Ever heard the names Deena Caruso, Joe Albi, Father Joseph Cataldo, Pat Cozza, Victor Felice, Peter Jacoby, Victor Forni and Mike Lamanna?
They are among a long list of Italian Americans who have lived in and loved the Spokane area.
The names may ring a bell because they all helped create the city of Spokane we know today. And all were members of the Italian American Club over the past 50 years.
On Saturday, the American Italian Club of Spokane will celebrate its 50th anniversary, as well as designate a new International Sister City with Cagli, Italy, a town with longtime ties to Spokane.
The upcoming celebration will include dignitaries from Spokane as well as visitors from Cagli, a small town in the Italian Province of Le Marche in north central Italy, said Ron Anselmo, president of the Spokane club. The local club is affiliated with the national Order of Sons of Italy in America.
Anselmo, Spokane Superior Court Judge Sam Cozza, who is the club’s orator, and Judy VanDyke, club recording secretary, sat down recently to talk about the history and heritage of Italian Americans in the Pacific Northwest.
“In order to technically be a full member you have to be Italian, or part Italian, or be married to an Italian … and we also have social members,” Anselmo said. “The thing I really love about the club is that it’s a working club. It’s committed to doing standing fundraisers throughout the year, and those funds are donated to the community.”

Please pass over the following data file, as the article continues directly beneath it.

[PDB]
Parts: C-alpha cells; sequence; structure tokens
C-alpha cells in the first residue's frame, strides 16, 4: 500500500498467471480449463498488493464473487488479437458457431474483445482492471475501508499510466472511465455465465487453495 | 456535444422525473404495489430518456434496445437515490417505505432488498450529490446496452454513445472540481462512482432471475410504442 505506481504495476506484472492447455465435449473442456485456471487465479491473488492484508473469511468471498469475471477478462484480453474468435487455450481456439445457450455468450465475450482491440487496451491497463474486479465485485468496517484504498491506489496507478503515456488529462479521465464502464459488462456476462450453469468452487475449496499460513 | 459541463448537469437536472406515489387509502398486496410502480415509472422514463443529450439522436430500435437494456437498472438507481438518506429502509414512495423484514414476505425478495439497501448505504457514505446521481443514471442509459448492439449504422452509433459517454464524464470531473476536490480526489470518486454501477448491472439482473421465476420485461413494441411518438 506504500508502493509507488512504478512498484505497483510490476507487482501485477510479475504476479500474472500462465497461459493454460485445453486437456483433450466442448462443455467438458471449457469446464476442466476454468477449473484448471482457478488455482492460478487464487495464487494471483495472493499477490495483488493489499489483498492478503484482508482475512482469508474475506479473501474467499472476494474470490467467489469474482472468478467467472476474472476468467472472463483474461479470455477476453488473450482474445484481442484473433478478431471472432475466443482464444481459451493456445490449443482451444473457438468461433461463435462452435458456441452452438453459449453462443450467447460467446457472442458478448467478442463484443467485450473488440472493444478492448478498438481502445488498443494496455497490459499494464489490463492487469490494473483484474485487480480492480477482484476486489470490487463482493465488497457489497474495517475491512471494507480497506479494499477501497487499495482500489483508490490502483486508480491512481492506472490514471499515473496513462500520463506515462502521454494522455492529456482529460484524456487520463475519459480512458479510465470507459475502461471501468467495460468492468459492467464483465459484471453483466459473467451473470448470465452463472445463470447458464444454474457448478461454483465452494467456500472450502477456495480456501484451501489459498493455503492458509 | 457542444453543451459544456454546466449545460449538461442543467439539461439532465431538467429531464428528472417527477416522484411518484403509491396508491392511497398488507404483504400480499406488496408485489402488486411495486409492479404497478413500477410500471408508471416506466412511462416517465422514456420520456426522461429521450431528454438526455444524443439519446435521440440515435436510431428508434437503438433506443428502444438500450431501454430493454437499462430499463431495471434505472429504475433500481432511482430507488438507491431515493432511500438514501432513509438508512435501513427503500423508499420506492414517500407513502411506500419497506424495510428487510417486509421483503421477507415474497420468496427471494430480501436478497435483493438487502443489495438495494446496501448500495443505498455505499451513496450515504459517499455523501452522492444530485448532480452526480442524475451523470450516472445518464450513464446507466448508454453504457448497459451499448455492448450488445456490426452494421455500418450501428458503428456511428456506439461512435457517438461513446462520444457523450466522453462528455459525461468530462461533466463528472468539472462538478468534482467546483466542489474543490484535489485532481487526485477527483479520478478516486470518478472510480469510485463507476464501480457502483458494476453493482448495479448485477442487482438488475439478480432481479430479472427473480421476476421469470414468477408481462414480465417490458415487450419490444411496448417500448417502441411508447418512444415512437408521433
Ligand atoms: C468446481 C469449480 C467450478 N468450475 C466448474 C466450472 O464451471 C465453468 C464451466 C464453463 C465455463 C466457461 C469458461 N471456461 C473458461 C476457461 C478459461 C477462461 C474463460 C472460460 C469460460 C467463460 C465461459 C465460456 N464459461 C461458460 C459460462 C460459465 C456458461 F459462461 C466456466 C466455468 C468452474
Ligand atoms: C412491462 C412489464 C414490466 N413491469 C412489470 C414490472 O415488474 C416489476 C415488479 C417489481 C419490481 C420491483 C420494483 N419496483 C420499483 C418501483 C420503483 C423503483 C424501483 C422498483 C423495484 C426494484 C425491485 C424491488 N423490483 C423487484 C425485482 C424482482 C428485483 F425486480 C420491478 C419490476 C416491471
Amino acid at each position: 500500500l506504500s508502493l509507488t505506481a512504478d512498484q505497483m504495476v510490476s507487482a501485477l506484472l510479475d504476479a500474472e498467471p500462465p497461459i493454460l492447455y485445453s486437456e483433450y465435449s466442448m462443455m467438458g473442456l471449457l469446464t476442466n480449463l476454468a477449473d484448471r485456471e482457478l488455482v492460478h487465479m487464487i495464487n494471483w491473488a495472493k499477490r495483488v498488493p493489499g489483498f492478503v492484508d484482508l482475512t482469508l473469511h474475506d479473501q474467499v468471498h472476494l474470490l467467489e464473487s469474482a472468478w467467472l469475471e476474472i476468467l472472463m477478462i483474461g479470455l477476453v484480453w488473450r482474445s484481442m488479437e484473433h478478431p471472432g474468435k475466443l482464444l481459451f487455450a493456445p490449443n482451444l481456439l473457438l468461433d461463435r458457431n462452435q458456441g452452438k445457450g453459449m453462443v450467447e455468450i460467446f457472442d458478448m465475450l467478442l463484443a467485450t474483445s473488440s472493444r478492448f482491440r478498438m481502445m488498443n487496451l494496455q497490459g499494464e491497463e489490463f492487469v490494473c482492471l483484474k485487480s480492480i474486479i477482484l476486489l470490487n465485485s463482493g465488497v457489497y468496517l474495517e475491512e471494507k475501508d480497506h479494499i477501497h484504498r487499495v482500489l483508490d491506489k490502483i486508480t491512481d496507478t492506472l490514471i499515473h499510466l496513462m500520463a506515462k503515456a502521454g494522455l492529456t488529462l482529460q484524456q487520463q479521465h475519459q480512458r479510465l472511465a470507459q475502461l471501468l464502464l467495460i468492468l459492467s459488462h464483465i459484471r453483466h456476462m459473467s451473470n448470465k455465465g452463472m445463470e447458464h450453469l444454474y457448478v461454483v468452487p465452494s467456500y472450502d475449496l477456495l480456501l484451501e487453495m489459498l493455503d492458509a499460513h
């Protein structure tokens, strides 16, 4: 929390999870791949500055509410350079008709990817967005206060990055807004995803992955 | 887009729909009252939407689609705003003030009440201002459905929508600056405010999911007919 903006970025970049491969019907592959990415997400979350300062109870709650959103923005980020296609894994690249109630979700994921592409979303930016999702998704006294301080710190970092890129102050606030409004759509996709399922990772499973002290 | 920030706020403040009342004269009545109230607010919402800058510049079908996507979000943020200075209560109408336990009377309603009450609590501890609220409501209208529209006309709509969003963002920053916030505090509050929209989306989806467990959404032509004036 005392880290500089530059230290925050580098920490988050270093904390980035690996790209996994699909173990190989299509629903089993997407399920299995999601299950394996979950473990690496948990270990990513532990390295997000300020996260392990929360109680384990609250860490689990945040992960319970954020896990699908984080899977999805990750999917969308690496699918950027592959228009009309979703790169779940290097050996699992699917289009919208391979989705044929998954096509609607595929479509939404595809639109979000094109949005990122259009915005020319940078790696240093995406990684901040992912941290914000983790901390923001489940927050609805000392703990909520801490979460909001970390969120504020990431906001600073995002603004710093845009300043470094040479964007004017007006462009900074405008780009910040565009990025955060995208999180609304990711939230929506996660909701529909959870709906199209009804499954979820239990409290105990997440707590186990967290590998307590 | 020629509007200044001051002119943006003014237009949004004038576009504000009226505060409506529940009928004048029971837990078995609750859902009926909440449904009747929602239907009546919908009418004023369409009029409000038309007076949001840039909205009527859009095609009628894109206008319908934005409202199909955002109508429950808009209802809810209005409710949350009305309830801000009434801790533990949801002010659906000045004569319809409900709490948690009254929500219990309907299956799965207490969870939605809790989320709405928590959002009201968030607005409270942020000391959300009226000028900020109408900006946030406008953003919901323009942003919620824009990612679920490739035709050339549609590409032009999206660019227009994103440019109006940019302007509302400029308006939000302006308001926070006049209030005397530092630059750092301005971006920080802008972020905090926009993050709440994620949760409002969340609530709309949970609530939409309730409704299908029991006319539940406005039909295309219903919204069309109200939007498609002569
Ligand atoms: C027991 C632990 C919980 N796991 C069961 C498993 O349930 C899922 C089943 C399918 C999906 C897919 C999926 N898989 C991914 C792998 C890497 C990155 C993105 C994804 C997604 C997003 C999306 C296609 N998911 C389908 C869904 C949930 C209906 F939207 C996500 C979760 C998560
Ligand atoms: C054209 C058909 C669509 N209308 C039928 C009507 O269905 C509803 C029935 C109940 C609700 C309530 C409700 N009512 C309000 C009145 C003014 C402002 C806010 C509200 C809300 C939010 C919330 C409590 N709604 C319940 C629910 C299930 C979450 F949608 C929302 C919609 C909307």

Cozza, whose father Pat Cozza was one of the club’s founding members, said being of Italian descent and living in this part of the country is a bit different from living in New York, Philadelphia or Boston.
“In a way it takes a little bit more work to seek out other Italian Americans here and pursue that interest. It’s easier to take it for granted when you know you’ve got Little Italy right at your doorstep,” Cozza said.
Club members meet once a month for official club business, and enjoy an Italian dinner following the meeting. There are several events throughout the year including a spaghetti dinner, a summer picnic at Mission Park, an Italiano Festival at Liberty Lake, and participation in the annual St. Patrick’s Day parade in downtown Spokane.
Aside from charity work, Cozza said the club celebrates the history and culture of Italians in America, with both the older and the younger generation.
Cozza said when the club was formed in the late 1960s, two-thirds of the membership were people like his dad – immigrants or sons and daughters of immigrants.